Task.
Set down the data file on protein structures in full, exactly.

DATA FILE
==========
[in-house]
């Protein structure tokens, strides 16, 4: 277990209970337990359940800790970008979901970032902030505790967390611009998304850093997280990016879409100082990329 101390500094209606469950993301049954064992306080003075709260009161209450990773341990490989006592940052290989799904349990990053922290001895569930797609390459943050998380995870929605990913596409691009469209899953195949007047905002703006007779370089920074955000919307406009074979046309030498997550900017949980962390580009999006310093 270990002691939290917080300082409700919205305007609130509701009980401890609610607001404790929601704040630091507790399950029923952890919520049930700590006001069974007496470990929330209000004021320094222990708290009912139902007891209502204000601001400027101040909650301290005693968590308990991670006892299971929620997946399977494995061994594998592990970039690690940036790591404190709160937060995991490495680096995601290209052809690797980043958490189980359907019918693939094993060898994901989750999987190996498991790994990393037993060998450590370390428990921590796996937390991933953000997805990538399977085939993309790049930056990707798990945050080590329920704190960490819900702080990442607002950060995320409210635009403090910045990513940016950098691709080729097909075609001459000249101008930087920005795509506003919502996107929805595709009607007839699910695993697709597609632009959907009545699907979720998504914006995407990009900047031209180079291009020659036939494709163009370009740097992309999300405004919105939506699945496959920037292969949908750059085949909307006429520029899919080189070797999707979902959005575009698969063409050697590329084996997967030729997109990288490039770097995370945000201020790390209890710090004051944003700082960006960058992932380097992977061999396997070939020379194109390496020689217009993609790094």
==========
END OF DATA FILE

[in-house]
């Protein structure tokens, strides 16, 4: 277990209970337990359940800790970008979901970032902030505790967390611009998304850093997280990016879409100082990329 101390500094209606469950993301049954064992306080003075709260009161209450990773341990490989006592940052290989799904349990990053922290001895569930797609390459943050998380995870929605990913596409691009469209899953195949007047905002703006007779370089920074955000919307406009074979046309030498997550900017949980962390580009999006310093 270990002691939290917080300082409700919205305007609130509701009980401890609610607001404790929601704040630091507790399950029923952890919520049930700590006001069974007496470990929330209000004021320094222990708290009912139902007891209502204000601001400027101040909650301290005693968590308990991670006892299971929620997946399977494995061994594998592990970039690690940036790591404190709160937060995991490495680096995601290209052809690797980043958490189980359907019918693939094993060898994901989750999987190996498991790994990393037993060998450590370390428990921590796996937390991933953000997805990538399977085939993309790049930056990707798990945050080590329920704190960490819900702080990442607002950060995320409210635009403090910045990513940016950098691709080729097909075609001459000249101008930087920005795509506003919502996107929805595709009607007839699910695993697709597609632009959907009545699907979720998504914006995407990009900047031209180079291009020659036939494709163009370009740097992309999300405004919105939506699945496959920037292969949908750059085949909307006429520029899919080189070797999707979902959005575009698969063409050697590329084996997967030729997109990288490039770097995370945000201020790390209890710090004051944003700082960006960058992932380097992977061999396997070939020379194109390496020689217009993609790094």